Sugar and the Body

On a cellular level, excess sugar in the blood causes our veins and arteries to become inflamed, grow thicker and stiff. This puts stress on your heart and causes serious damage over time, leading to heart failure, heart attacks and strokes. Unsurprisingly, heart disease is the number one leading cause of death in America – and we know the standard American diet is loaded with sugar.

Consuming excess sugar can also lead us very quickly down the path to obesity. When we eat sugar, insulin is produced which instructs our body to convert food energy (glucose) into fat and also prevents stored fat from being broken down. With reduced insulin sensitivity, blood sugar and insulin levels can go up significantly – meaning more fat storage in the body. In addition, sugar is not satiating, so it can easily cause us to overeat and gain weight. Obesity poses a wide range of health complications from joint pain to asthma, dementia, infertility, cancer and, again, heart disease. But don’t worry, we’re getting to some awesome alternatives soon!

Here are some other physical consequences of eating too much sugar:

  • Tooth decay
  • Decreased immunity
  • Depression
  • Acne
  • Allergies
  • Digestive problems
  • Improper metabolic function
  • Impaired memory and learning (especially in childhood)
  • Higher cholesterol
  • Faster aging
  • Retina decay and cataracts
  • Bone decay
  • Oestrogen production in men (over-development of breast tissue)
  • Erectile dysfunction
  • Kidney disease

Sugar and the Food Industry

Sugar is good for food producers for two reasons: it’s very inexpensive and, as we mentioned, it’s highly addictive. Adding it to foods is a cost-effective way to achieve great taste and more sales. That’s why you can find it in just about anything – bread, sauces and condiments, soups, processed meats, cheeses, yogurt, cereals, snacks and of course, desserts.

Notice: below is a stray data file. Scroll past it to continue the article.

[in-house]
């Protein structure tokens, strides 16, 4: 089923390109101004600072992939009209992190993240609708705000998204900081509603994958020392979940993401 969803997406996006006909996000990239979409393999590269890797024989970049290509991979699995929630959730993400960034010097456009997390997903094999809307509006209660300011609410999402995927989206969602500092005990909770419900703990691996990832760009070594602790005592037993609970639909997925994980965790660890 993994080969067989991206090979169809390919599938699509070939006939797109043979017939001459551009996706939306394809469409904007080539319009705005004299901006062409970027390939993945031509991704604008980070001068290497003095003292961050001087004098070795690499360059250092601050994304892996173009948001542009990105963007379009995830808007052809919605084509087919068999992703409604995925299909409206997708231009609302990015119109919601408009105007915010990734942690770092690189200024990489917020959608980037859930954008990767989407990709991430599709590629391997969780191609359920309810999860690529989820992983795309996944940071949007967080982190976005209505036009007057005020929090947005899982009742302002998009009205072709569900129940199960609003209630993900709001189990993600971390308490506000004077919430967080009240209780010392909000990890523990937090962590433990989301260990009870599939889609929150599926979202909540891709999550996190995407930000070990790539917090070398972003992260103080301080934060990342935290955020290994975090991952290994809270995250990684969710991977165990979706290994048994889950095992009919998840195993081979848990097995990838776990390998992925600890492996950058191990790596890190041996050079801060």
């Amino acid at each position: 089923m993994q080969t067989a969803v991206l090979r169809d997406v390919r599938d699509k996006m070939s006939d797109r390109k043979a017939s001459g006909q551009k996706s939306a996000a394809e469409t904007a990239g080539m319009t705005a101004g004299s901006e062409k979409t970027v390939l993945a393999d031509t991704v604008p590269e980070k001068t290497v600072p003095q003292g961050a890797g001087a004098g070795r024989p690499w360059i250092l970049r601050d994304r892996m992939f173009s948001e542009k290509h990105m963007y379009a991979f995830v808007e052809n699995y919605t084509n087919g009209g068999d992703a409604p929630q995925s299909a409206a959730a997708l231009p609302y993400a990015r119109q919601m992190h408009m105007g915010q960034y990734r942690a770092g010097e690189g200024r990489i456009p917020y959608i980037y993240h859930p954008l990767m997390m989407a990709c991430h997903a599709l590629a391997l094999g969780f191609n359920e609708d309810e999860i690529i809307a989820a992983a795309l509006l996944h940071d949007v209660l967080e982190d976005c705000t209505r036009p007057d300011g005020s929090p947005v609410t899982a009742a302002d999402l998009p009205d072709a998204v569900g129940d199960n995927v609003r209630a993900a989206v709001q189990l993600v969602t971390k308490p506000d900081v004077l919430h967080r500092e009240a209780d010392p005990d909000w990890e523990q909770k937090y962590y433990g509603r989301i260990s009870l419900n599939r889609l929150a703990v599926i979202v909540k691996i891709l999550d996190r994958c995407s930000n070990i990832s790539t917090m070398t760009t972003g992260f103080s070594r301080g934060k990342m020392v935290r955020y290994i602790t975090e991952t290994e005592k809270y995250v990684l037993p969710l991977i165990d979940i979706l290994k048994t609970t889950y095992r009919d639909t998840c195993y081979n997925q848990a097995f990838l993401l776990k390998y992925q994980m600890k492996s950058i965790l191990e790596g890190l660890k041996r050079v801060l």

While we aren’t overtly encouraged to eat a lot of sugar, we are still fed advertisements for products containing sugar on a daily basis. These products also come with friendly price tags, that are especially entrapping to those in less accessible or more vulnerable situations (i.e. low income, rural or remote locations).

Even for consumers who are actively trying to cut down on sugar, there are many ways the food industry “hides” sugar. Sugar can go by many names, which can be hard to identify on food labels. Some of these include:

  • Glucose
  • Fructose
  • Sucrose
  • Dextrose
  • Dextran or malt powder
  • Sucralose
  • Barley malt
  • Malt syrup
  • Fruit juice concentrate
  • Invert sugar
  • Maltodextrin
  • Maltose
  • Evaporated cane juice
  • High-fructose corn syrup
  • Oat syrup
  • Rice bran syrup
  • Rice syrup
  • Carob syrup
  • Golden syrup

A lot of consumers have become aware of how to properly read food labels; they know that the ingredients are listed in descending order of the amounts used in the product, the first items on the list being the main ingredients. See our article “How To Understand Canadian Nutrition Labels” to get our full scoop on this information!

However, food manufacturers have also become aware of this increased consumer knowledge and subsequently, have begun using new tactics to hide sugar in their products. One of these tactics is using many different types of sugar in varying amounts to camouflage it amongst the other ingredients. When consumers see these other forms of sugar listed further down the ingredients list, they may assume the product is low sugar. But, cumulatively, there could still be a lot of sugar in these products. Protein bars are one of the foods to be especially careful with when reading the ingredients list.